Don’t believe the clean eating hype, says top sports nutritionist
Eating healthily has become complicated and while the fundamentals have not changed, the rise in the popularity of wellness bloggers means that messages about what and how to eat have become hugely confused.
So persuasive is their branding that the fact these individuals often don’t have a nutritional qualification between them seems to make no difference.
Fads come and go but are generally based around a belief that certain food groups are harmful to our health.
Here are some of the most popular food fads and the facts and the truth behind them.
Renee McGregor is a performance dietitian presently working with GB WCF, of Scottish gymnastics
The Fad: Gluten free
Gluten gets blamed for symptoms such as bloating, fatigue and joint pain.
High-profile individuals have reported health and performance benefits since removing gluten from their diets. Some even credit it with curing illnesses, particularly autoimmune conditions.
They claim that gluten causes inflammation, leading to issues with the immune system attacking itself.
Another claim is that the digestive system finds it hard to break down gluten in food, therefore eating gluten inhibits weight loss.
Is a gluten free diet really better for you?
There is no scientific evidence to suggest that there are any benefits to following a gluten-free diet unless you have a medical reason to do so, for example, if you have been diagnosed with coeliac disease.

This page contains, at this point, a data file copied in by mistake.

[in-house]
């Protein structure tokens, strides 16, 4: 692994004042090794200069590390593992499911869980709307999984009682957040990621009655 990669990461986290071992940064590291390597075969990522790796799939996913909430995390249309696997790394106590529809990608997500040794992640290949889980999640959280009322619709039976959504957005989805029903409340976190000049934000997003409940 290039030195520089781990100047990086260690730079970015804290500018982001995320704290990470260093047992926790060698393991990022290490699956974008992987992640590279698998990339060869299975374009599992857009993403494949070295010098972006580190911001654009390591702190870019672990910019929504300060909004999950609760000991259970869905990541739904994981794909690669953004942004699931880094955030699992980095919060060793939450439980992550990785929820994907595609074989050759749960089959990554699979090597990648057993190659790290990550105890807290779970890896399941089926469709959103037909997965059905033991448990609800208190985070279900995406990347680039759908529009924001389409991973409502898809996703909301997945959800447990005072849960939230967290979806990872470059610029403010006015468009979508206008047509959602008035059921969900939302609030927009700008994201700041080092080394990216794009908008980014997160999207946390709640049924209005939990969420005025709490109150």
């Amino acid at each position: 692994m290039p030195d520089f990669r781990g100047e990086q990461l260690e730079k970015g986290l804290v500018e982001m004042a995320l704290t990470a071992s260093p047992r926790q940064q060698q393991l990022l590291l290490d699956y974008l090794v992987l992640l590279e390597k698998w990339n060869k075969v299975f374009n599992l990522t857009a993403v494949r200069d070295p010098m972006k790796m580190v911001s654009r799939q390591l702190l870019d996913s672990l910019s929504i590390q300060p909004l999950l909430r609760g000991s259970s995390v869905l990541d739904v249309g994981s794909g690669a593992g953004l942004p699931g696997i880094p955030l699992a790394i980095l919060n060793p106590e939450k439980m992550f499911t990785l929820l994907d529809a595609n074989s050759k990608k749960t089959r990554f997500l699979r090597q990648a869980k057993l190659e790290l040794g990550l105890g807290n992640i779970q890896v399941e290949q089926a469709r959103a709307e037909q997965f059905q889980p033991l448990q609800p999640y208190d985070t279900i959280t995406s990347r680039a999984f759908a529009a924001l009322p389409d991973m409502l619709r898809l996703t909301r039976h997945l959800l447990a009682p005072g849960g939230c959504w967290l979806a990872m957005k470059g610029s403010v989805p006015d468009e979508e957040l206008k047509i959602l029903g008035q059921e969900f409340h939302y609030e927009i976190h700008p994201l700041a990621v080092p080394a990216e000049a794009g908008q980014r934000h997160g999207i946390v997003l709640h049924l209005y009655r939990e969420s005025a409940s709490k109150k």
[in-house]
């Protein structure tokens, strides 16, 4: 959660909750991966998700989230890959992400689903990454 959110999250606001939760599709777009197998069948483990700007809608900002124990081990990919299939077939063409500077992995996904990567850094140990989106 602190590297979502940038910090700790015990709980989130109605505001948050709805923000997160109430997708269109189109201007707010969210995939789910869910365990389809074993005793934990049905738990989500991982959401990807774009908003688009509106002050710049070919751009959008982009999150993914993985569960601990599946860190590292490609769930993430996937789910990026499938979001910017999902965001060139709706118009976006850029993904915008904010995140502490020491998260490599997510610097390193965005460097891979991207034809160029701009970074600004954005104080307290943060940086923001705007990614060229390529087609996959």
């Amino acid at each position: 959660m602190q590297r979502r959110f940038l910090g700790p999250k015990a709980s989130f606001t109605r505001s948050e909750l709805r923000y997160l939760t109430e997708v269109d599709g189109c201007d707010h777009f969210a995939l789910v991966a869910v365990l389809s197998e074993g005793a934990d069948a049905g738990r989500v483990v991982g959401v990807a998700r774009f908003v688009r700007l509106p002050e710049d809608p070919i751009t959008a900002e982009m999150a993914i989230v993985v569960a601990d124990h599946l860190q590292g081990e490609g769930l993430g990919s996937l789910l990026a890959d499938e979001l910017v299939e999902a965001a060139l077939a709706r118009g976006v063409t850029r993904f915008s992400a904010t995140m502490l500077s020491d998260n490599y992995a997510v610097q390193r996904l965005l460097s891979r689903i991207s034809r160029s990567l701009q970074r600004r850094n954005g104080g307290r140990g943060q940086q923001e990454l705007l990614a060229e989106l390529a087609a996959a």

Claims that those following a gluten-free diet feel less bloated are probably true – but it’s not necessarily the gluten that’s the problem. If you reduce the amount of processed carbohydrates to within guideline levels (remembering that most of us eat too much white bread and pasta anyway), you will feel “lighter”.
And while gluten can be a more difficult protein for the body to break down, in a healthy body this is not the case. It can break it down, absorb and utilise it as required.
Don’t be fooled into thinking that a gluten-free diet is necessarily healthier than a diet that allows gluten. Gluten-free products tend to be lacking in whole grains which provide B vitamins and fibre – although it’s possible to have wholegrain gluten-free – and also to be higher in fat and sugar in order to make them more palatable.
Gluten gets blamed for symptoms such as bloating, fatigue and joint pain
The Fad: Sugar free
If there’s one ingredient with the most confusion and misinformation, it’s sugar.
It has become the scapegoat for poor health while sugar-free diets promise clear skin, bright eyes and luscious locks.
Advocates claim that reducing sugar will optimise weight and energy levels, slowing down the effects of ageing.
Those endorsing a “refined sugar-free” lifestyle often promote maple syrup, honey, date syrup and coconut sugar as acceptable alternatives. They claim that these plant sugars are better for us because they not only contain additional minerals but they also release energy at a slower rate than table sugar, thereby stabilising blood sugar levels and helping us stay satisfied for longer.
“Refined” simply means the removal of unwanted elements by processing and this doesn’t automatically make something unhealthy.